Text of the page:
The ethics committee of Anabolic Construction is in charge of overseeing and investigating calls and e-mails regarding ethics hotlist. The hotlist system is managed by a third-party provider, which improves objectivity and independence according to Woods. The committee performs ethics audits as a part of the annual internal audit process. Furthermore, spot ethics audits are conducted by a divisional controller, an HER employee, and Woods based on the committee’s recommendation.

The frequency Woods describes for annual audits on all ethics-related areas and spot ethics audits in response to risk assessments aligns with recommendations from ethics consultants. Crane notes that depending on company size and auditing resources, some companies may only audit their entire ethics programs once every two years. However, if a major organizational alignment occurs, more frequent ethics audits may be necessary.

The decision of corporate leaders to seek assistance from outside parties for ethics audits depends on the nature and scale of the issues. According to Crane, if the matter is crucial to the company, an external perspective and impartial judgment from a third party can be beneficial. If the audit is conducted internally and external stakeholders are closely observing, it becomes challenging to proclaim that the company has audited its ethics internally and everything is fine. This may be seen as the fox guarding the henhouse. Regardless of how ethics audits are integrated into internal audit processes or carried out in response to changing risk profiles, or handled by an external auditor, the key question is what standards are being used for the audit. Mark Snyder, a senior knowledge leader at LEARN, a company assisting businesses in developing ethical corporate cultures, emphasizes the need to differentiate between two commonly grouped areas in corporate America: ethics and compliance. Ethics pertains to the vague territory of behavior while compliance pertains to adherence to legal regulations.

Although a company can be completely compliant, it is still possible for them to partake in unethical activities. This distinction may appear straightforward when presented in written form, but it becomes complicated when considering the complexities of the global business environment. Compliance audits focus on comparing internal behaviors to external regulations, while ethical audits assess internal behaviors against internal guidelines found in corporate codes of conduct and ethics-related policies and procedures. It is important to note that some compliance issues may arise due to ethical breaches, while others may be a result of process or operational flaws. This is why many business leaders conduct ethical audits alongside financial or operational audits.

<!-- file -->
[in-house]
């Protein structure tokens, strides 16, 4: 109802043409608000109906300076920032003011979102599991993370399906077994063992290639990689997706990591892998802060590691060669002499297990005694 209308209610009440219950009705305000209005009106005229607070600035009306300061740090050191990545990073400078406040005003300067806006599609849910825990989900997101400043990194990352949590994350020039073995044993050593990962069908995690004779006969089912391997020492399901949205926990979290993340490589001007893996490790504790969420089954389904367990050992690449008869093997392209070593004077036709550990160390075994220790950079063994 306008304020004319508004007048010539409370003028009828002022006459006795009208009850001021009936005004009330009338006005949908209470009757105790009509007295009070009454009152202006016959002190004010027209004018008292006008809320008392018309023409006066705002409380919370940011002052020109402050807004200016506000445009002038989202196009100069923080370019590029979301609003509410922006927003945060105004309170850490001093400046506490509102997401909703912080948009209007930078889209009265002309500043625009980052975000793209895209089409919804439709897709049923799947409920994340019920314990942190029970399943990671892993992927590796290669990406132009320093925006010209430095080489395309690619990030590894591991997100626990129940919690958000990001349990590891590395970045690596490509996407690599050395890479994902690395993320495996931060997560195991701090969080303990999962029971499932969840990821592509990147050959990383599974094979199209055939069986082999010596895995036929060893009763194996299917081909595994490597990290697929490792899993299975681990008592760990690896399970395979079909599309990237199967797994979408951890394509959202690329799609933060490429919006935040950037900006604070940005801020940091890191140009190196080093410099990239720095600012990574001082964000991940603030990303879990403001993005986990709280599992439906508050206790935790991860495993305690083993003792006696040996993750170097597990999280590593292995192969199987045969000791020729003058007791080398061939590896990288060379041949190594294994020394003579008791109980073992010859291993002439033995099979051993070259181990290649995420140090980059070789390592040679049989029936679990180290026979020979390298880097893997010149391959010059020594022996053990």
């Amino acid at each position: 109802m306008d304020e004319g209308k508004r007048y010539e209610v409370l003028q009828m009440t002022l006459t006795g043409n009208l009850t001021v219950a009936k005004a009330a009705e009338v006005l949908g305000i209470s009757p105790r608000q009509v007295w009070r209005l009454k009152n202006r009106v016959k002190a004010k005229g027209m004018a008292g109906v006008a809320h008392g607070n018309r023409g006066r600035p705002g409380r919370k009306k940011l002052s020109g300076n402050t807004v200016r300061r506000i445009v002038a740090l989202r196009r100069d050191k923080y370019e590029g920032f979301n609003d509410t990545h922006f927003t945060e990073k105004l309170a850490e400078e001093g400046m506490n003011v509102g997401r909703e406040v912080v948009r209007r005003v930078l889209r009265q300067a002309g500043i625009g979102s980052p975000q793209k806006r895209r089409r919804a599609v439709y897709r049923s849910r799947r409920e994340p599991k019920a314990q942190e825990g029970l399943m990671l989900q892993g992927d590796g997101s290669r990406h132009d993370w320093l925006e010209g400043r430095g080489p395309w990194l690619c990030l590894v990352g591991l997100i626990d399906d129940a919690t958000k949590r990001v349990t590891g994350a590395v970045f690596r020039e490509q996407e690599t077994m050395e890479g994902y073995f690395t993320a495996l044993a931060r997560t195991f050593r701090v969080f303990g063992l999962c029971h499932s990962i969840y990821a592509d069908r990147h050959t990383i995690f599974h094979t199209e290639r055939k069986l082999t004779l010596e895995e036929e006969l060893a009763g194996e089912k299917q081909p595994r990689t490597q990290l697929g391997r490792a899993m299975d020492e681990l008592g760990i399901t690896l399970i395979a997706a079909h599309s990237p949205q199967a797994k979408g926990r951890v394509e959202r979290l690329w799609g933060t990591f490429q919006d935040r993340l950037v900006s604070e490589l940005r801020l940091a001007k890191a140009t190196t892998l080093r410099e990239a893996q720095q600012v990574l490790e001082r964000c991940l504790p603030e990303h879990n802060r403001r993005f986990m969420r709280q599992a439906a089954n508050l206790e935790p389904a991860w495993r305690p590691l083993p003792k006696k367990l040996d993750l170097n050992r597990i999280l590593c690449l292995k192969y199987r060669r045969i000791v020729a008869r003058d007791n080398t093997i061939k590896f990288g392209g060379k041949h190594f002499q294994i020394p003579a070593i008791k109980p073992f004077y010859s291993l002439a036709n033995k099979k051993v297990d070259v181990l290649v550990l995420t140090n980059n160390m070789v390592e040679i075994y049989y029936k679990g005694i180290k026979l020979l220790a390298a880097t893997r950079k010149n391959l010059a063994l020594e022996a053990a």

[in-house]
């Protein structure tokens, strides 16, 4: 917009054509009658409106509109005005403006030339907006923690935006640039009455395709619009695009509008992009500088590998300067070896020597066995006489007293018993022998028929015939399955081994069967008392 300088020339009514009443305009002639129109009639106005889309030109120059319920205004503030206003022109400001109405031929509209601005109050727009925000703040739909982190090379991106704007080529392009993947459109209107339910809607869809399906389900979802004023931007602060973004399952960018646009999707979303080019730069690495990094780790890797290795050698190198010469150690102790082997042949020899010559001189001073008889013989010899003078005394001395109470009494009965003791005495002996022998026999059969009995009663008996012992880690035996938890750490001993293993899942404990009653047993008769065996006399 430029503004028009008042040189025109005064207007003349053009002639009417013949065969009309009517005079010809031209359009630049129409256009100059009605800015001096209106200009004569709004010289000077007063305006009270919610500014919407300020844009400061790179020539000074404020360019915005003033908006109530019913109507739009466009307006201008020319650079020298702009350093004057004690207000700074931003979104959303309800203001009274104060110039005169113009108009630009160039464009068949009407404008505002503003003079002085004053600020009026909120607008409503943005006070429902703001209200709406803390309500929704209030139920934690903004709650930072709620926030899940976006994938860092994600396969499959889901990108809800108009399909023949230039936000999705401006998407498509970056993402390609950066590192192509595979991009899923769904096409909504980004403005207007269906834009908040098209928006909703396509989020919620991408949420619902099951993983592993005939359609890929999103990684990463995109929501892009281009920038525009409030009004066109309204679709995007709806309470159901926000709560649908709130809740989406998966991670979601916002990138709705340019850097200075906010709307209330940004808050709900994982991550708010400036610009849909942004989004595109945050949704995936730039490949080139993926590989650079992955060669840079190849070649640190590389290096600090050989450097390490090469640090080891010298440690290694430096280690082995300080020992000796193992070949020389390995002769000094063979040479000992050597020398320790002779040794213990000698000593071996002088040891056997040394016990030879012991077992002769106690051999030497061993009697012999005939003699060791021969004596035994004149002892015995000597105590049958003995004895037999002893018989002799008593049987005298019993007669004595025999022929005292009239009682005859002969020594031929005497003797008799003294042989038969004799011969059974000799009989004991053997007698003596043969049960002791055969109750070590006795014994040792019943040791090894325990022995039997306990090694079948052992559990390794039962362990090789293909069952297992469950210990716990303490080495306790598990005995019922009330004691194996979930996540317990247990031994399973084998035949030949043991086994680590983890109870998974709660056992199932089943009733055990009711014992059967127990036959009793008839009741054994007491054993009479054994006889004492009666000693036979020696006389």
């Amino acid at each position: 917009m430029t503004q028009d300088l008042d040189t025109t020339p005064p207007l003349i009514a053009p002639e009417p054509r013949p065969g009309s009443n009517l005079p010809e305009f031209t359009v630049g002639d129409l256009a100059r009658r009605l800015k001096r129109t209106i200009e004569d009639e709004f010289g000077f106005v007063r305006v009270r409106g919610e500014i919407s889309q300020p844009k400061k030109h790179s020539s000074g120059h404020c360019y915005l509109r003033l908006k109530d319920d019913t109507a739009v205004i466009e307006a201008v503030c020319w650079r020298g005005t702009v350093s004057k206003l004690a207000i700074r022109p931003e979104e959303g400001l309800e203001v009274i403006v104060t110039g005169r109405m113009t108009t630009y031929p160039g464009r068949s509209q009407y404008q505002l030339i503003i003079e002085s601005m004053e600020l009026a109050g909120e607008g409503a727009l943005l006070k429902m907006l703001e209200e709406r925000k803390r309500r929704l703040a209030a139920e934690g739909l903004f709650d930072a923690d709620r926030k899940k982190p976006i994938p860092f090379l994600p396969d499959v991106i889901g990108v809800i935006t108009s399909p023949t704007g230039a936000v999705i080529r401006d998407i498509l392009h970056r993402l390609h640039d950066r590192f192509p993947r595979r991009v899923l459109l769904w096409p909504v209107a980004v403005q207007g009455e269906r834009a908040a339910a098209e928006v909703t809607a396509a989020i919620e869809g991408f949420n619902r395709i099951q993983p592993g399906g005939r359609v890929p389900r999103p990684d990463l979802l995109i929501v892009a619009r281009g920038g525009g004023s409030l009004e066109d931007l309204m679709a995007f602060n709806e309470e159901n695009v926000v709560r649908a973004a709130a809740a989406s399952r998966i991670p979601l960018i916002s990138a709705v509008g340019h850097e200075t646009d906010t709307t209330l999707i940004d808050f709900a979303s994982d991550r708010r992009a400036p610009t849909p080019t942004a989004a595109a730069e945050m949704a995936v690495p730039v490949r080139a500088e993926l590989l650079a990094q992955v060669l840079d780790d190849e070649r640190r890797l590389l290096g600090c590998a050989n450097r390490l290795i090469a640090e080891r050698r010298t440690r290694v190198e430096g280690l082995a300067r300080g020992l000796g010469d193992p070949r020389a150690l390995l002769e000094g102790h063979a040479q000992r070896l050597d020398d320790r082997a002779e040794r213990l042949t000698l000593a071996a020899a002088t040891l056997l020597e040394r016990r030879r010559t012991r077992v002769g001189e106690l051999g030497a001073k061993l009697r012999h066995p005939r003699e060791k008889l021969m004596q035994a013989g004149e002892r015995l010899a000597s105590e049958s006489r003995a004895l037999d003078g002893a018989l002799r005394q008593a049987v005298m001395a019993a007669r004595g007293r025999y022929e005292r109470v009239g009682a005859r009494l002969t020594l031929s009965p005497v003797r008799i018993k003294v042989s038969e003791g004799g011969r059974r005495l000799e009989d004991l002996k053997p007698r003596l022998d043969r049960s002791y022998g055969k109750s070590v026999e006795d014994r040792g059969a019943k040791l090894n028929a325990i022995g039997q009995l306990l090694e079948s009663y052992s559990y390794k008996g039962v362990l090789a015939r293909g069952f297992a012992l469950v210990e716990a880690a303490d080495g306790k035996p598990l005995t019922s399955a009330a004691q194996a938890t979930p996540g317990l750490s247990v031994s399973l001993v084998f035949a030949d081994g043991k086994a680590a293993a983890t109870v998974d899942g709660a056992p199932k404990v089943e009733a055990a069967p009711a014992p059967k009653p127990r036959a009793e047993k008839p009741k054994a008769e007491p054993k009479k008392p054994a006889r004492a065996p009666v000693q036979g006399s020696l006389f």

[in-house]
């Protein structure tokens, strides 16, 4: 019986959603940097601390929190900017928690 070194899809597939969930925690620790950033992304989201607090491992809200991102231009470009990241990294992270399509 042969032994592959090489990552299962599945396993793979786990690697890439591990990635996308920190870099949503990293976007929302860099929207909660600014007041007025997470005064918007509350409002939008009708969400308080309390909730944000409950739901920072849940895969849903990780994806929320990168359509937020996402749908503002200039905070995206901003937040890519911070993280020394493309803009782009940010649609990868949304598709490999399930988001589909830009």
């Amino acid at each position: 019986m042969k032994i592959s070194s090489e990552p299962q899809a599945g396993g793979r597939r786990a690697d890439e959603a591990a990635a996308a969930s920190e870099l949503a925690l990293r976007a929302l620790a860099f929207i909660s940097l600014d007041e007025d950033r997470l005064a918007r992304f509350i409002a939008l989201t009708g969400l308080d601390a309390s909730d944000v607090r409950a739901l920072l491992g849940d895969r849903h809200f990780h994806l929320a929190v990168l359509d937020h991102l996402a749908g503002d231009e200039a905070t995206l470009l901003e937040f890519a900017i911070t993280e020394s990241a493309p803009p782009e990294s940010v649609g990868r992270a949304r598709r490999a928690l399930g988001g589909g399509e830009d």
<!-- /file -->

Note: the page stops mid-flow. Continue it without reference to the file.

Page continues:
The code should be translated into specific guidance within policies and procedures. According to Doyle, it is not necessary to begin with a large number of rules, but there should be something specific to audit against. For instance, it is important to clearly define what constitutes an ethical violation related to bribery or conflict of interest in policies and procedures. Doyle recommends being descriptive in these guidelines. Additionally, managers and employees should establish performance goals that are related to ethics and compliance. This way, employees can be evaluated based on those objectives.

According to Doyle, having more specific ethics-related policies and procedures enables the establishment of performance objectives and metrics related to ethics. These metrics play a crucial role in conducting more tangible ethics audits.